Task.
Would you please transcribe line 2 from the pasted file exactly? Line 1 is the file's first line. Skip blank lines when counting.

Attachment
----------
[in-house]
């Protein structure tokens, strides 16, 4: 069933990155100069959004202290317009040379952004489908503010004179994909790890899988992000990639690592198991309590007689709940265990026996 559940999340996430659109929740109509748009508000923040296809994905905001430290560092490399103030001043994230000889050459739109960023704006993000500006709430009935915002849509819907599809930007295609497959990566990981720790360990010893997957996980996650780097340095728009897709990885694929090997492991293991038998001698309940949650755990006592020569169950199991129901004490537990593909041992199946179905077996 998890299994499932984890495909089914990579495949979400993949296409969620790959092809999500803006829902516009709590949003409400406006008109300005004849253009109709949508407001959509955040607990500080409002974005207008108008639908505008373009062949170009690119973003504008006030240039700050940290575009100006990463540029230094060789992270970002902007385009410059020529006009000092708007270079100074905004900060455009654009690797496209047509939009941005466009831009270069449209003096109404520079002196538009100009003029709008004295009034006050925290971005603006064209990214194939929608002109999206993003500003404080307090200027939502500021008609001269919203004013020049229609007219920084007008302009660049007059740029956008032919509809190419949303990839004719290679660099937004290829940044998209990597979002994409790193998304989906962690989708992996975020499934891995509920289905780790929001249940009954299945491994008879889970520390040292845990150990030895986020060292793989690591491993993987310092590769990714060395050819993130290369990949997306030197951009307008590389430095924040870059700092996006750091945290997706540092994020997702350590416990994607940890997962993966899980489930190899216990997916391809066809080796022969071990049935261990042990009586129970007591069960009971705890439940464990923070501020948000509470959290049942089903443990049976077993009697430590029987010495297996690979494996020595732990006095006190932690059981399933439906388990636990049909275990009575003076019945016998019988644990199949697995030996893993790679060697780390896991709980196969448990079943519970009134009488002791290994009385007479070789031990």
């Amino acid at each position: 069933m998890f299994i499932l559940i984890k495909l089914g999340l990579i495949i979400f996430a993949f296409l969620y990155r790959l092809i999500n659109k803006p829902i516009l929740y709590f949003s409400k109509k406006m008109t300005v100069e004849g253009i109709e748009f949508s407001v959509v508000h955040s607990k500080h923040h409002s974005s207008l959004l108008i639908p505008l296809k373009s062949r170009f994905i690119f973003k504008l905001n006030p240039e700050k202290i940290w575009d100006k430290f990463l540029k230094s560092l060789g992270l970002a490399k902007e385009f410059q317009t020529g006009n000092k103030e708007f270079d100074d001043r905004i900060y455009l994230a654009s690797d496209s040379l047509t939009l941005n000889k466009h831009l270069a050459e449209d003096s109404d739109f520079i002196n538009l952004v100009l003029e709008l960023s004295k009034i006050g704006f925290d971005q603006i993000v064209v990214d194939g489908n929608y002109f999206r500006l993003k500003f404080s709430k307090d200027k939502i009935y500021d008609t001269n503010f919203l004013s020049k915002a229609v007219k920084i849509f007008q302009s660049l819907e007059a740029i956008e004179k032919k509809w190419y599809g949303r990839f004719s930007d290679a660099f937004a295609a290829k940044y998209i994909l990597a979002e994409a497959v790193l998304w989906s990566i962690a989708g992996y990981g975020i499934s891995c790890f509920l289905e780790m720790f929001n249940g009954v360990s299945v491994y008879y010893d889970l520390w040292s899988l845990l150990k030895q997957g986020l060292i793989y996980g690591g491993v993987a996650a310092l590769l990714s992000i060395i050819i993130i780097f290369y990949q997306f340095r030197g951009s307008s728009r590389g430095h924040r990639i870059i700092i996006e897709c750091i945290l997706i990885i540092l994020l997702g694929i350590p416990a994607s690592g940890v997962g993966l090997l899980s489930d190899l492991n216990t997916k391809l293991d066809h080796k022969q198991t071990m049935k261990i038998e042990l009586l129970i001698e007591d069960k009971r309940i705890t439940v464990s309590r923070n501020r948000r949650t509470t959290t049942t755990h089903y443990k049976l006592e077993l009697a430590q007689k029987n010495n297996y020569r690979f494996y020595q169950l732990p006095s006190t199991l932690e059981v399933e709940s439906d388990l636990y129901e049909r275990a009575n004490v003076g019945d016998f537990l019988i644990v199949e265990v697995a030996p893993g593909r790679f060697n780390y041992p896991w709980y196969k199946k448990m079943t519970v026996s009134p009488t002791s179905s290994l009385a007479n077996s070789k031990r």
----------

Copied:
């Protein structure tokens, strides 16, 4: 069933990155100069959004202290317009040379952004489908503010004179994909790890899988992000990639690592198991309590007689709940265990026996 559940999340996430659109929740109509748009508000923040296809994905905001430290560092490399103030001043994230000889050459739109960023704006993000500006709430009935915002849509819907599809930007295609497959990566990981720790360990010893997957996980996650780097340095728009897709990885694929090997492991293991038998001698309940949650755990006592020569169950199991129901004490537990593909041992199946179905077996 998890299994499932984890495909089914990579495949979400993949296409969620790959092809999500803006829902516009709590949003409400406006008109300005004849253009109709949508407001959509955040607990500080409002974005207008108008639908505008373009062949170009690119973003504008006030240039700050940290575009100006990463540029230094060789992270970002902007385009410059020529006009000092708007270079100074905004900060455009654009690797496209047509939009941005466009831009270069449209003096109404520079002196538009100009003029709008004295009034006050925290971005603006064209990214194939929608002109999206993003500003404080307090200027939502500021008609001269919203004013020049229609007219920084007008302009660049007059740029956008032919509809190419949303990839004719290679660099937004290829940044998209990597979002994409790193998304989906962690989708992996975020499934891995509920289905780790929001249940009954299945491994008879889970520390040292845990150990030895986020060292793989690591491993993987310092590769990714060395050819993130290369990949997306030197951009307008590389430095924040870059700092996006750091945290997706540092994020997702350590416990994607940890997962993966899980489930190899216990997916391809066809080796022969071990049935261990042990009586129970007591069960009971705890439940464990923070501020948000509470959290049942089903443990049976077993009697430590029987010495297996690979494996020595732990006095006190932690059981399933439906388990636990049909275990009575003076019945016998019988644990199949697995030996893993790679060697780390896991709980196969448990079943519970009134009488002791290994009385007479070789031990």